ORLANDO, Fla. — The area of disturbed weather in the Gulf of Mexico is not yet Tropical Storm Barry, but the system is expected to strengthen into Hurricane Barry by Friday, the National Hurricane Center said Wednesday evening.

The slow-moving storm is expected to dump as much as 18 inches of rain along the central Gulf Coast and lower Mississippi Valley, which could cause a “dangerous” storm surge in the coming days. Storm surge, tropical storm and hurricane watches were put into effect Wednesday evening for much of the Louisiana coast as meteorologists expect the developing tropical system to grow stronger.

“Reports from an Air Force Reserve reconnaissance aircraft indicate that maximum sustained winds are near 30 mph with higher gusts,” the hurricane center said in its 5 p.m. EDT update. “Strengthening is forecast during the next 72 hours, and the disturbance is forecast to become a tropical depression Thursday morning, a tropical storm Thursday night, and a hurricane on Friday.”

Winds only need to increase to 39 mph for the system to become Tropical Storm Barry.

At 5 p.m., the system was located about 125 miles east-southeast of the mouth of the Mississippi River and moving west-southwest at 8 mph, forecasters said. A Tropical Storm Watch means that tropical storm conditions are possible within the watch area generally within 48 hours.

While it appears the hurricane-to-be will impact Louisiana or Texas, based on forecast models, the hurricane center is cautioning residents along the Gulf Coast to keep an eye on the strengthening storm.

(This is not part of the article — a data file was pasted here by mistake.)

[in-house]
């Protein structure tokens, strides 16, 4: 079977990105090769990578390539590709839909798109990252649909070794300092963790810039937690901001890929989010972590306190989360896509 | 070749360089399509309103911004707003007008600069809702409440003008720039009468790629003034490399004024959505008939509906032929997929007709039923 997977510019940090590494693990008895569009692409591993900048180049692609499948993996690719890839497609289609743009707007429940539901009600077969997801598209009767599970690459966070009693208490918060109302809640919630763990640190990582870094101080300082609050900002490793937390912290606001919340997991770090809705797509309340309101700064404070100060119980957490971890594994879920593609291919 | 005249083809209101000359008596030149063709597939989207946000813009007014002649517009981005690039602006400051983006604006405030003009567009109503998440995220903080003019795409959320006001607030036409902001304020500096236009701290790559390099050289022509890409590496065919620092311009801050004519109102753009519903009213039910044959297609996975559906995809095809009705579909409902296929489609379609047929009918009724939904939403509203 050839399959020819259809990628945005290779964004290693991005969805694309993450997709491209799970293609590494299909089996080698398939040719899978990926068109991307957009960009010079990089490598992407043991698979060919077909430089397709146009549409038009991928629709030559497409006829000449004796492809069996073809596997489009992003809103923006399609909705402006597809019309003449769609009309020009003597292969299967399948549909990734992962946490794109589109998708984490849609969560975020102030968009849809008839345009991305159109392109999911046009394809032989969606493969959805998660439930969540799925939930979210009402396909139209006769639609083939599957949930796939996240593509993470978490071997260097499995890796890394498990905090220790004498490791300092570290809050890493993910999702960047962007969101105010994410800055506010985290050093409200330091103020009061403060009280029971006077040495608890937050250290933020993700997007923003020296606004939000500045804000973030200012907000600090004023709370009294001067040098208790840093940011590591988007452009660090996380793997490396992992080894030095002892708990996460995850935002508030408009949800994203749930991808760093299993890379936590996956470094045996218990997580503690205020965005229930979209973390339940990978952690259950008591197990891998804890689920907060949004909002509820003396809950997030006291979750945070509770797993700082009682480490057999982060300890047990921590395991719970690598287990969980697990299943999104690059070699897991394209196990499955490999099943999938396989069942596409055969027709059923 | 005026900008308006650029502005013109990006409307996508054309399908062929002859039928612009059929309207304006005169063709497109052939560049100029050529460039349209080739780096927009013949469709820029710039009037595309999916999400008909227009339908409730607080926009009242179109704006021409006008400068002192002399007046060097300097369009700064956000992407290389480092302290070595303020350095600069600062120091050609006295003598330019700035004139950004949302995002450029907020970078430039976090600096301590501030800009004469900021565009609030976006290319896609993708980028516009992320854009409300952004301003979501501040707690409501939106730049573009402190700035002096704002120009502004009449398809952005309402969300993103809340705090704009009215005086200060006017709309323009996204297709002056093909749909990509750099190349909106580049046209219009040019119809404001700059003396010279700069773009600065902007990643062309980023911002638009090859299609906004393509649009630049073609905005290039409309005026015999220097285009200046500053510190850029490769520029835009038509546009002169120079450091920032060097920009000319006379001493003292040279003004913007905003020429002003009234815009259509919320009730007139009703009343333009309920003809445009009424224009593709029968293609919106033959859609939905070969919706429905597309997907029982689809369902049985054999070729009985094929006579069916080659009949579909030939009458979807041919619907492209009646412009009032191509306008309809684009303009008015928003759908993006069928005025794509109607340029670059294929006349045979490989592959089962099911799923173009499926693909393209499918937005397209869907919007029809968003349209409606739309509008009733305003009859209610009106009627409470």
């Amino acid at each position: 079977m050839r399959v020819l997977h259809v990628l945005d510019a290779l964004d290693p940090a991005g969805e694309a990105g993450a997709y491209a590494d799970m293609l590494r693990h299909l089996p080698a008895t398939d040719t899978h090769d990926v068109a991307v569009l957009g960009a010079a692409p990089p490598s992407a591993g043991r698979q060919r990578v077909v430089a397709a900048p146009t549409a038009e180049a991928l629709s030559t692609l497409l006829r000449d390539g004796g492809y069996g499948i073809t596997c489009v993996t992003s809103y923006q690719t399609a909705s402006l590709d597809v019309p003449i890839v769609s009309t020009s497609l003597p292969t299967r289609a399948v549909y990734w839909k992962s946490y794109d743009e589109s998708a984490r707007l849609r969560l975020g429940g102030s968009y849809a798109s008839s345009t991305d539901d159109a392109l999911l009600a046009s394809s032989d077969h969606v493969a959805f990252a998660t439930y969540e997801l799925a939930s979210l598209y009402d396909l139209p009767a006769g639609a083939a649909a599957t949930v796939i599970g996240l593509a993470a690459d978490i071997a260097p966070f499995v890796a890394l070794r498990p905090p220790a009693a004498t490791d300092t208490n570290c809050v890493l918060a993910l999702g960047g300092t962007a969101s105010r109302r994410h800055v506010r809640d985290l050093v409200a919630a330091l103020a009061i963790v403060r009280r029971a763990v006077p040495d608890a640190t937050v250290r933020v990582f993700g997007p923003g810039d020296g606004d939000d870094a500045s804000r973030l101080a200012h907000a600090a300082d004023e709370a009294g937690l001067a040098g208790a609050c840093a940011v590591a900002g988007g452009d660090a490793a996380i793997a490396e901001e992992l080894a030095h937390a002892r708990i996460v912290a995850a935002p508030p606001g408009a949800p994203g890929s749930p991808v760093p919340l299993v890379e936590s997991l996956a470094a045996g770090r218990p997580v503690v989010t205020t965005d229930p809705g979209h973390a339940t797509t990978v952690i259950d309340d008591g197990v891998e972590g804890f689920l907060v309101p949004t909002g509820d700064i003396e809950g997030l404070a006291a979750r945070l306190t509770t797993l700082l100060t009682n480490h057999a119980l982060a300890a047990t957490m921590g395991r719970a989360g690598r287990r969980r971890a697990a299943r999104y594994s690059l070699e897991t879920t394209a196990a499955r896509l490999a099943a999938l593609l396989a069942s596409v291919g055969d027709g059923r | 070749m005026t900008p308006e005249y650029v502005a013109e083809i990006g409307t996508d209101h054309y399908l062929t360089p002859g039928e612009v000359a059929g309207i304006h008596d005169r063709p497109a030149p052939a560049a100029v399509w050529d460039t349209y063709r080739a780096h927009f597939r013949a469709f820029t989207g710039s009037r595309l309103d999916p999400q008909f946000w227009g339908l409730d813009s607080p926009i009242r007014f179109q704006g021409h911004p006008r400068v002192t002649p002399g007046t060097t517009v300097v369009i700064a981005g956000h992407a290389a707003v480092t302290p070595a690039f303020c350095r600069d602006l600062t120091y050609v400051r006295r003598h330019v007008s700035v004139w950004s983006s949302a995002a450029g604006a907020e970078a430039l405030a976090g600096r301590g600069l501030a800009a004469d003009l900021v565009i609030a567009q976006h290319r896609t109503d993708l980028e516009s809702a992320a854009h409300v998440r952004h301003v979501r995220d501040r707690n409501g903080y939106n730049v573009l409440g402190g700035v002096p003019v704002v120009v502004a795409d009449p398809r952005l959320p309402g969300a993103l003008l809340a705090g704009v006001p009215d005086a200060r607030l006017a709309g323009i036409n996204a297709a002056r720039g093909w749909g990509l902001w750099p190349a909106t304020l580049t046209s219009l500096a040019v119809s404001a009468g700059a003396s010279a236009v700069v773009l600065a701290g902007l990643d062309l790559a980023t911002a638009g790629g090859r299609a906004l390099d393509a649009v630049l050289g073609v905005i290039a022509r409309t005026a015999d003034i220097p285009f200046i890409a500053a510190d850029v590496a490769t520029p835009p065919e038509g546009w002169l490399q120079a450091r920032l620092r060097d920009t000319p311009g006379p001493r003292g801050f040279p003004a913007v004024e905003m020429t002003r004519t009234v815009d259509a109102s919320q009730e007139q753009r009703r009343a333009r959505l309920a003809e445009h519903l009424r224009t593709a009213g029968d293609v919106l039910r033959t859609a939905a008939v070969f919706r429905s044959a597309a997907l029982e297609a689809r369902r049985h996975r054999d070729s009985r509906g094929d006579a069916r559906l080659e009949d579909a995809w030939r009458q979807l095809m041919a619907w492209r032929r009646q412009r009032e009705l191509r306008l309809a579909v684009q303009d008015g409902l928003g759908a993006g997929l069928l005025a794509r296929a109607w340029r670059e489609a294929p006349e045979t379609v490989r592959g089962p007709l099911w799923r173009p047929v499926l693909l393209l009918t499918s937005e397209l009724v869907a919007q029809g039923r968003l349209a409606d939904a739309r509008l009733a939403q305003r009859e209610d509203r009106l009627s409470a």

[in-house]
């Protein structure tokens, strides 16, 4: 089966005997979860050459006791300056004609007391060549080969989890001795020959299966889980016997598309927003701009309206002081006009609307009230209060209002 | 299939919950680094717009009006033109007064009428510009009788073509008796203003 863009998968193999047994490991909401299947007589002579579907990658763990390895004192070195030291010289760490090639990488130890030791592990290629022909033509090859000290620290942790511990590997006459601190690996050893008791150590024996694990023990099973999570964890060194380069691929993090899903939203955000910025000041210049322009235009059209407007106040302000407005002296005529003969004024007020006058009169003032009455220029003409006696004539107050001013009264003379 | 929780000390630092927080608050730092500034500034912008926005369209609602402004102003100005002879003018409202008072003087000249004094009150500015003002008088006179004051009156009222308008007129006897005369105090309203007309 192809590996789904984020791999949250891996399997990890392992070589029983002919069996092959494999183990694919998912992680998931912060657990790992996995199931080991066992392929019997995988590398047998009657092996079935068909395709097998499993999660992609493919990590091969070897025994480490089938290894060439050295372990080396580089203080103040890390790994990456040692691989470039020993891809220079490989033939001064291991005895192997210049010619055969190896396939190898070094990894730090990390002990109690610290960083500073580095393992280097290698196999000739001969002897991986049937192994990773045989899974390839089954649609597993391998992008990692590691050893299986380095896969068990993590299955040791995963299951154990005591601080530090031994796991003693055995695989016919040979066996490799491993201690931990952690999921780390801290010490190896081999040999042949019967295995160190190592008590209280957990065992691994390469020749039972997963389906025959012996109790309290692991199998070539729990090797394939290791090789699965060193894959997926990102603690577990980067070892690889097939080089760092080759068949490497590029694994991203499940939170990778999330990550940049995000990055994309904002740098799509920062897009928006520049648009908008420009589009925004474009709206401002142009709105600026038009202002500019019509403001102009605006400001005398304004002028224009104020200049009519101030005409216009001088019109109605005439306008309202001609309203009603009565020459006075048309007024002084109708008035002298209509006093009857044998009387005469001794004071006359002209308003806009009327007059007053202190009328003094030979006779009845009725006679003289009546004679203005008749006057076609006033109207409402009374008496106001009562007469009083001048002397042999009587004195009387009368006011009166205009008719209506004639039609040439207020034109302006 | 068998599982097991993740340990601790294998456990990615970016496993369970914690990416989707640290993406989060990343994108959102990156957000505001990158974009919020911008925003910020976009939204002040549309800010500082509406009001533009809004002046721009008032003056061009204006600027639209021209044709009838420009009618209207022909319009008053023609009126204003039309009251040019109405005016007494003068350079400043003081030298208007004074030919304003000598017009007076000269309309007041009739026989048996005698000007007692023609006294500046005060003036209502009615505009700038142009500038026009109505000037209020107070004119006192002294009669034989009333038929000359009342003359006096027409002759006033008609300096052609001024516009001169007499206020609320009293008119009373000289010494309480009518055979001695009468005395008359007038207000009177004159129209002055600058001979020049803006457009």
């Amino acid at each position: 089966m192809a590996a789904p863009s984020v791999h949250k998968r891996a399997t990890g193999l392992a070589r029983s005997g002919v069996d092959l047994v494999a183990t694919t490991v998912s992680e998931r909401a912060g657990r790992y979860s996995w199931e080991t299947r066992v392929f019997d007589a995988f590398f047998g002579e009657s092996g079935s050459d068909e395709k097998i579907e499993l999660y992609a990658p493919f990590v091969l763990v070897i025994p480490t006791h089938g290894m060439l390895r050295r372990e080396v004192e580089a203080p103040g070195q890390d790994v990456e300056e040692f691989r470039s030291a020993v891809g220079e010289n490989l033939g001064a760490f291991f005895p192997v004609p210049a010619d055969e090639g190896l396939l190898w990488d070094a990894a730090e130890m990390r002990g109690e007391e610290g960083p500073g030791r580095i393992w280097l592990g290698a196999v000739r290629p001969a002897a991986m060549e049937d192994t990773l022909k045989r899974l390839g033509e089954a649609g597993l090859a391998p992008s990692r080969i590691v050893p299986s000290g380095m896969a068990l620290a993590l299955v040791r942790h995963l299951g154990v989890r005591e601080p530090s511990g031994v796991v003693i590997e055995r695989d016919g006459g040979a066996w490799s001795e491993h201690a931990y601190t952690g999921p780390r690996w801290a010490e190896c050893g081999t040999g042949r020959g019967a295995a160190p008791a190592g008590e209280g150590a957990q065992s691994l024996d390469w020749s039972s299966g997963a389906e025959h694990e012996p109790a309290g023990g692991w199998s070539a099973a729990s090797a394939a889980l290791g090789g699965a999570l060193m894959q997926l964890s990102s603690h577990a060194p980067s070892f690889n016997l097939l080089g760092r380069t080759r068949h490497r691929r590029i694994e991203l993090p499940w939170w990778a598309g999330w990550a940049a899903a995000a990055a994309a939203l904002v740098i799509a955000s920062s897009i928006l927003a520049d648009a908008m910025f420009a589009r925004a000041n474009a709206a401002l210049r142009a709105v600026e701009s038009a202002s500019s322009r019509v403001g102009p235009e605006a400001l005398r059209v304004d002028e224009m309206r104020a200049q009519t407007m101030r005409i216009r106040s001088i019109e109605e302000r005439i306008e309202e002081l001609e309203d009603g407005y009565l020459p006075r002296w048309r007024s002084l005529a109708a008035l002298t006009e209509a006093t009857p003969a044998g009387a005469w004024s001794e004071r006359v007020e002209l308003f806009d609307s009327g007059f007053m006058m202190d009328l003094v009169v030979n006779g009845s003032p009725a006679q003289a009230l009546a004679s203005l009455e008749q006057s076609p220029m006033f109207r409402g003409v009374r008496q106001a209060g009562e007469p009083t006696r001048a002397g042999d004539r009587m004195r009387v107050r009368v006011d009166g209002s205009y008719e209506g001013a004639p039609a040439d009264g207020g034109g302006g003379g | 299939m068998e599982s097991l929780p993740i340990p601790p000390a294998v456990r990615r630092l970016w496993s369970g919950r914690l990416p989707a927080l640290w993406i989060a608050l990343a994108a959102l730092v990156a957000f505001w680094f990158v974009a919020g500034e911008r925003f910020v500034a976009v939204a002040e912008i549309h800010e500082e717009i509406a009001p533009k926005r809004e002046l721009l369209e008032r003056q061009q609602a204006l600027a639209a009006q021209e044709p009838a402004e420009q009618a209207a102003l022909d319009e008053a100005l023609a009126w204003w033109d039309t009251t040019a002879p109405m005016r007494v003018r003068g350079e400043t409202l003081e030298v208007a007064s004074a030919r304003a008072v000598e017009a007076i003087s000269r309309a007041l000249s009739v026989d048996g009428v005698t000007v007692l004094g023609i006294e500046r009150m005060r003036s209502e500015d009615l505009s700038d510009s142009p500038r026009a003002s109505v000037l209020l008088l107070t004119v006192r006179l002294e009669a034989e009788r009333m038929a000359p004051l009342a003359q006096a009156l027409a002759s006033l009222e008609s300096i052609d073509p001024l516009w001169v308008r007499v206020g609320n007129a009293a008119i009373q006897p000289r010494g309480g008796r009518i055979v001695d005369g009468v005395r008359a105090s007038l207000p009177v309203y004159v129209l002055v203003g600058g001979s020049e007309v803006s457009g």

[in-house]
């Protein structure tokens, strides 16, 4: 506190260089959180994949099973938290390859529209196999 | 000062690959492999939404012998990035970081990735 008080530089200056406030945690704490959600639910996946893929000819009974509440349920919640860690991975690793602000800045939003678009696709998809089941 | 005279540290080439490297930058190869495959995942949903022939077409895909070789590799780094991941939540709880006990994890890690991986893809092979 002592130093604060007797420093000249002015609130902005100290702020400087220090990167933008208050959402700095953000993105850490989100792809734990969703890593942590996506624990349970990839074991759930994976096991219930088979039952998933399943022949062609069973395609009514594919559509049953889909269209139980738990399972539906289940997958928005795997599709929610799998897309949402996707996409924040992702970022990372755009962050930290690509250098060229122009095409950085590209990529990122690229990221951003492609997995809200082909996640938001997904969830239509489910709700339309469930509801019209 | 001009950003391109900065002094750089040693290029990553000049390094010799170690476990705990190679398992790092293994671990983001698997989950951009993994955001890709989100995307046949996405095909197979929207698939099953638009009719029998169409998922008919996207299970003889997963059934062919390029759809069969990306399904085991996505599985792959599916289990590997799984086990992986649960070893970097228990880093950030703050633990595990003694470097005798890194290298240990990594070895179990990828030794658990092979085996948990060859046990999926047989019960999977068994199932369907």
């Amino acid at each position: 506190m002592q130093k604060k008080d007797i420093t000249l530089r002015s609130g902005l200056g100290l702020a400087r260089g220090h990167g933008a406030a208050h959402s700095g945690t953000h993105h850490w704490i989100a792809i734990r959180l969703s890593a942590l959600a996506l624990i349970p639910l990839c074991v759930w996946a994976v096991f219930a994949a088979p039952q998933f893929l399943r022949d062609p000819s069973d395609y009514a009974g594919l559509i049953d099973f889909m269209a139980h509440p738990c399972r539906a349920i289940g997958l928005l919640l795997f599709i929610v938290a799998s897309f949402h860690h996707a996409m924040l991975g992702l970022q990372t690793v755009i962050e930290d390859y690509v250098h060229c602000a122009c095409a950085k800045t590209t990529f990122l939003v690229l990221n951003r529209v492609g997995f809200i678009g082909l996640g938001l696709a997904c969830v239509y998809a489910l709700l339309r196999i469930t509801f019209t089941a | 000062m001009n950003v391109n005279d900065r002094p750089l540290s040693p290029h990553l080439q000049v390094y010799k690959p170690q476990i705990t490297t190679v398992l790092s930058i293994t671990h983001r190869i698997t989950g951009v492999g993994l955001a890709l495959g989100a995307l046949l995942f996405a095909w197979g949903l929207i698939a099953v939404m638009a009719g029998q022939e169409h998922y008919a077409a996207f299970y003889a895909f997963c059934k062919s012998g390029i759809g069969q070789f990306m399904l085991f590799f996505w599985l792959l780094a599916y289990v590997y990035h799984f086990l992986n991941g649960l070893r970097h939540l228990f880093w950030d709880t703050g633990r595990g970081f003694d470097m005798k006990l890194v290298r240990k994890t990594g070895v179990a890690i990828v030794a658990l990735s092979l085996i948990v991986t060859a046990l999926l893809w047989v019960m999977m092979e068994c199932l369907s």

“Interests elsewhere along the U.S. Gulf Coast from the Upper Texas Coast to the Florida Panhandle should monitor the progress of this system,” hurricane center forecasters said. “Additional Tropical Storm or Hurricane watches could be issued later today or tonight west of Morgan City.”

“I don’t expect this to have any effect on Florida,” said WOFL-TV meteorologist Jayme King. “As this thing moves west, it’s going to keep growing stronger, but we’ll see no increase in wind … The weekend forecast (in Central Florida) looks pretty typical, it starts with sunshine, and ends with a few storms.”

King predicts the system will become a depression by Thursday morning, and possibly a tropical storm by Thursday afternoon.

“Regardless of the eventual track and intensity of the system, heavy rainfall is expected from the Florida Panhandle to the upper Texas coast, extending inland across portions of the Lower Mississippi Valley, much of Louisiana and eastern Texas,” meteorologists said.

The National Weather Service also predicts the disturbance, as it develops, will have little effect over Central Florida.

“We’ll be experiencing the same weather pattern we’ve seen over the last several days, with moisture from the southwest flow that’s fueled quite a bit of the recent thunderstorm activity,” NWS meteorologist Tony Cristaldi said. “We’ll continue to have 60% rain chances in the afternoon for the next two days.”

Barry would be the second named storm of the 2019 Atlantic hurricane season, following Subtropical Storm Andrea.

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